October 6th, 2006
Key combinations, such as Ctrl+Alt+Del, do not work with Remote Desktop since they will apply to the client computer and not the remote. There are combinations you can use that will simulate the special key combinations on the remote computer.
- Ctrl+Alt+End: Task Manager or Windows Security dialog box (acts like Ctrl+Alt+Del).
- Alt+Page Up or Alt+Page Down: Task Switching (like Alt+Tab and Alt+Shift+Tab).
- Ctrl+Alt+Plus symbol: Puts a snapshot of remote session on clipboard (like PrtScn).
- Ctrl+Alt+Minus symbol: Puts a snapshot of active window in remote session on clipboard (like Alt+PrtScn).
October 4th, 2006
Running the Disk Defragmenter utility on a regular basis can keep your system running efficiently. It organizes the files on the drive so that they can be accessed more quickly. Running this utility can take a long time to complete and there should be no other programs executing while this process is running. You can use the Windows Task Scheduler to run this program run automatically at a time when the computer will not be in use.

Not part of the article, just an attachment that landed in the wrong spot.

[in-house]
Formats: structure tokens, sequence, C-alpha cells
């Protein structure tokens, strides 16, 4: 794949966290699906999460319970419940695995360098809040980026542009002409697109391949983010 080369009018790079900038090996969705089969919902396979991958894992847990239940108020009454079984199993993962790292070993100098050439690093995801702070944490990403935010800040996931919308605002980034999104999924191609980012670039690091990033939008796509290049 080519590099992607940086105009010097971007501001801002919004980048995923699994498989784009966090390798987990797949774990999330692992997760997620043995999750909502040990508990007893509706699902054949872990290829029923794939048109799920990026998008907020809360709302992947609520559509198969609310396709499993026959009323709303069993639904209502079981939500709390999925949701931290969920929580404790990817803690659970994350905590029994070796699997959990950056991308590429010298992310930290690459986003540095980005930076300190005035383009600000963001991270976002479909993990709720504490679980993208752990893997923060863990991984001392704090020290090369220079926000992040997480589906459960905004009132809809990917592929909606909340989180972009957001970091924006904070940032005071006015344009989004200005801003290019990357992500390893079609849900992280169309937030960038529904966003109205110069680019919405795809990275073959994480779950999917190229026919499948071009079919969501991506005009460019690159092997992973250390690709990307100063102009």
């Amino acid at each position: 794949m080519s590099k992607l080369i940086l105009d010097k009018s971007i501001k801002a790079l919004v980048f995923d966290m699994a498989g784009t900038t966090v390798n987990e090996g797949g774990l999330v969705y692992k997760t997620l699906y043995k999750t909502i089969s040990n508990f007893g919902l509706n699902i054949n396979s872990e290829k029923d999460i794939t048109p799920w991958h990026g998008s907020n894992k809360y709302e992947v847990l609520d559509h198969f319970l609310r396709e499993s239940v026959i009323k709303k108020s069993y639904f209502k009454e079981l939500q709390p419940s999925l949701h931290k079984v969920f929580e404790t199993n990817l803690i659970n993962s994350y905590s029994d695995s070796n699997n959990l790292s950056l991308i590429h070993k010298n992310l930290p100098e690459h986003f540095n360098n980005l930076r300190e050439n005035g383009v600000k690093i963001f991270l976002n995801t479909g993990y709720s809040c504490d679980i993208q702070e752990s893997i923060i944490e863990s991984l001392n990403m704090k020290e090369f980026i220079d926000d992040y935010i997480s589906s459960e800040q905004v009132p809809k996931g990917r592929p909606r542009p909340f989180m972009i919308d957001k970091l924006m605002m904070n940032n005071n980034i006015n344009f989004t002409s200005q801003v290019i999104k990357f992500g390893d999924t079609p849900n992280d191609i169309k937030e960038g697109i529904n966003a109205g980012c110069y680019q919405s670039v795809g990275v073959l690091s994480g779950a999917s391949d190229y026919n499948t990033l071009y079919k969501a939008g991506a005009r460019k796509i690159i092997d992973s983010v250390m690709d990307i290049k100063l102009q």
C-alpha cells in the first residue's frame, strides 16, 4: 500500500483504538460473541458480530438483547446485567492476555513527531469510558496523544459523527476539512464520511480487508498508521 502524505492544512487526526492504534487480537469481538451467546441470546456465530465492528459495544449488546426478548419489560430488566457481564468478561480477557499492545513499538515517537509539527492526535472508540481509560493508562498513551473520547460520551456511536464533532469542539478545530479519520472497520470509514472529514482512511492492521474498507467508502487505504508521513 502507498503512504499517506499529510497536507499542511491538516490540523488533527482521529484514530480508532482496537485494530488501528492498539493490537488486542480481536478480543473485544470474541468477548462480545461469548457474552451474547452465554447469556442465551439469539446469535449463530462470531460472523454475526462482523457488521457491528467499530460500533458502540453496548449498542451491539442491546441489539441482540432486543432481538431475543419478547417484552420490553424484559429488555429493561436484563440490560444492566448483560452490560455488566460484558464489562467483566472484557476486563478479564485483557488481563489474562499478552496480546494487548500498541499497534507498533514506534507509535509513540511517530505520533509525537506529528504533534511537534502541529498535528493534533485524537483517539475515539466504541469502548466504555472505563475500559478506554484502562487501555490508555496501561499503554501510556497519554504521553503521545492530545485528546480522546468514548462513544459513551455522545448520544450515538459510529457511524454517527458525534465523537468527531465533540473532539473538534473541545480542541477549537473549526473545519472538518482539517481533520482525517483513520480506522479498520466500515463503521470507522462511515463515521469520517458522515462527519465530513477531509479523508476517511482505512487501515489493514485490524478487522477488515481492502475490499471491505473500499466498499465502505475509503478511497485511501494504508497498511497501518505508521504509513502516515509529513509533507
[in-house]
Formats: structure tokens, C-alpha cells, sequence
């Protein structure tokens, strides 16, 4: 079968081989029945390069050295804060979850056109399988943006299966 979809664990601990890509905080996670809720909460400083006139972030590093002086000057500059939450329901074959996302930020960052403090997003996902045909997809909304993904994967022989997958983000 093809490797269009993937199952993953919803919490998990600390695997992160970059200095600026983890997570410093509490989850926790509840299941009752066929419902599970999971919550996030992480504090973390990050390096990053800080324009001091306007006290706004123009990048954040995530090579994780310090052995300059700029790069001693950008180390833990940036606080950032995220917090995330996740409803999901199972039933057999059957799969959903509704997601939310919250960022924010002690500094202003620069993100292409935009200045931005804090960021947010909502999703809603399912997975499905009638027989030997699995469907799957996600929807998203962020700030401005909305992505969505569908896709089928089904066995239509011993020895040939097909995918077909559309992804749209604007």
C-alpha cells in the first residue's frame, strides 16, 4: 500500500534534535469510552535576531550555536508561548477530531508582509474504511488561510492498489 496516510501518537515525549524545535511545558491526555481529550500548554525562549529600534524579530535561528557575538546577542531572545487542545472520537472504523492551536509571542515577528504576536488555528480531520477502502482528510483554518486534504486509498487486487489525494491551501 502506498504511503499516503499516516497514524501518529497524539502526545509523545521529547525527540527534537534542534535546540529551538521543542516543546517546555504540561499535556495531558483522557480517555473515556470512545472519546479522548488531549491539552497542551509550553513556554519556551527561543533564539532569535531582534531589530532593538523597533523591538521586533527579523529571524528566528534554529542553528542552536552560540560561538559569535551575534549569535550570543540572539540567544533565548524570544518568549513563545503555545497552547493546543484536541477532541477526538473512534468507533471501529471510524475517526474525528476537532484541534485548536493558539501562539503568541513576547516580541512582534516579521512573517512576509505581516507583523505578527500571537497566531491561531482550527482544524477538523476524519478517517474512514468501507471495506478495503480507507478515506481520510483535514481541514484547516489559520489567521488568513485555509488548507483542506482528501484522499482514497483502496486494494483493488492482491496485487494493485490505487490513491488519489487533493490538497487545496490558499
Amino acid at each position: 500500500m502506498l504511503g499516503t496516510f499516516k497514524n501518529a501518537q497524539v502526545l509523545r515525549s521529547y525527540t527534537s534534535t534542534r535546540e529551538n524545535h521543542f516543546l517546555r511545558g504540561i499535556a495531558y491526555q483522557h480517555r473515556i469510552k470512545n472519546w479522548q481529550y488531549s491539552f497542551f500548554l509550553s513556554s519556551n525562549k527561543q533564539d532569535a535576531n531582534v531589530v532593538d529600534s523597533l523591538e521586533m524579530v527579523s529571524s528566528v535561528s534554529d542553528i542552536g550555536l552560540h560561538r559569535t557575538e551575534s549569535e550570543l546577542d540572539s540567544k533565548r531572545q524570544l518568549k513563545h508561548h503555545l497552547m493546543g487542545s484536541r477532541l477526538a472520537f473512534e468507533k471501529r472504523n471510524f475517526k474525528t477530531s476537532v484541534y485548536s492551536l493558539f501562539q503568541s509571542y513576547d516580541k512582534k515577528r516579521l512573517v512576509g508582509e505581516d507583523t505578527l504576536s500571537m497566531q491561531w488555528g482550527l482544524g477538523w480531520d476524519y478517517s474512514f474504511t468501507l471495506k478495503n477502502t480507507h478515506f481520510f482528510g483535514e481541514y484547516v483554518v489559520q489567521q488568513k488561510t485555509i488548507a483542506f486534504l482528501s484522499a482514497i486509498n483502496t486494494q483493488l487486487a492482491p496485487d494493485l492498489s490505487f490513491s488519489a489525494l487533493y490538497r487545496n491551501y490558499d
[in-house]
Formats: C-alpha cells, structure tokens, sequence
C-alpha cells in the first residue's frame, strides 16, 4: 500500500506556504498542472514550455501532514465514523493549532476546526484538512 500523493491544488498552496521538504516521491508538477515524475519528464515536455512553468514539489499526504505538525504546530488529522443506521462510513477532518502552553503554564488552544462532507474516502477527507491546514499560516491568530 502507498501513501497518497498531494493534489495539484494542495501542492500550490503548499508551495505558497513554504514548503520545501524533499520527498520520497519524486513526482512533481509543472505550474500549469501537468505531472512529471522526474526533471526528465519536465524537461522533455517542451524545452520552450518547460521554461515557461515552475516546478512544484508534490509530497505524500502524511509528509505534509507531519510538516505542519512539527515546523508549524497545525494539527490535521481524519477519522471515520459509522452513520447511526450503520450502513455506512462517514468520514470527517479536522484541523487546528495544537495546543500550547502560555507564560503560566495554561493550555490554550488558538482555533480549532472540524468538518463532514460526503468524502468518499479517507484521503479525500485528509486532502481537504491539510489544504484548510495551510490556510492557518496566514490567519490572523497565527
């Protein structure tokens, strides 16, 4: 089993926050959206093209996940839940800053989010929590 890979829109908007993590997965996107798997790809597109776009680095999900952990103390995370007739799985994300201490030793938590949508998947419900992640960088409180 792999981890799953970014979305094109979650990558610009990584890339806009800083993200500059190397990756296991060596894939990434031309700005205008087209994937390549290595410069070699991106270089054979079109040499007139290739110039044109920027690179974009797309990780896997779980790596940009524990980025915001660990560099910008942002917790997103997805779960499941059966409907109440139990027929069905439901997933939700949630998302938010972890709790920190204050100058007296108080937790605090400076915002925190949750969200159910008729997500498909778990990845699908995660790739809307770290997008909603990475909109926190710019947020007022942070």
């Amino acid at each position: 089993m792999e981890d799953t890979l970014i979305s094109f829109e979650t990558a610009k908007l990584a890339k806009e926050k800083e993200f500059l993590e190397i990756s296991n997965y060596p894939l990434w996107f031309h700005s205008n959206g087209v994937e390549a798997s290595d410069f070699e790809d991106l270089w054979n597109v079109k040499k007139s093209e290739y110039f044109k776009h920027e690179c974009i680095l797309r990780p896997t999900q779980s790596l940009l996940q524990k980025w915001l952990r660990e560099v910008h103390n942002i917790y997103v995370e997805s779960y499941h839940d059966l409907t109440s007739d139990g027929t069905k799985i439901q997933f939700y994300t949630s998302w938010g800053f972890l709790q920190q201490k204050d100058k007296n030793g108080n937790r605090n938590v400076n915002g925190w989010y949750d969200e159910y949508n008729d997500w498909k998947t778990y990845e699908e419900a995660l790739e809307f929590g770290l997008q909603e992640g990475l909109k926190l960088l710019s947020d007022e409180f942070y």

Simply do the following:
- Go to the Control Panel and open the Scheduled Tasks applet.
- Double-click Add Scheduled Task
- Right-click the folder, and select New | Scheduled Task
- Click New Task and give it an appropriate name (Defrag Disk).
- Double-click the newly created icon, to open the Task dialog box.
- In the Run field, type “defrag.exe c: -v”.
- In the Start in field, type “C:\”.
- In the Run as field, enter a user account with administrator privileges. Click the Set password button, and enter a password for the account.
- Select the Schedule tab to select the time and date(s) to run the task.
- Click OK
October 3rd, 2006
Switching paragraphs around in a Word document sounds like it would be a royal pain. You could of drag text around or cut and paste. However, a better method is to click on the paragraph you’d like to move, hold down Shift+Alt, and move the paragraph up or down using the arrow keys. Each press of the arrow key causes the selected paragraph to move over one adjacent paragraph.Â A great time saver when getting that document to look just right.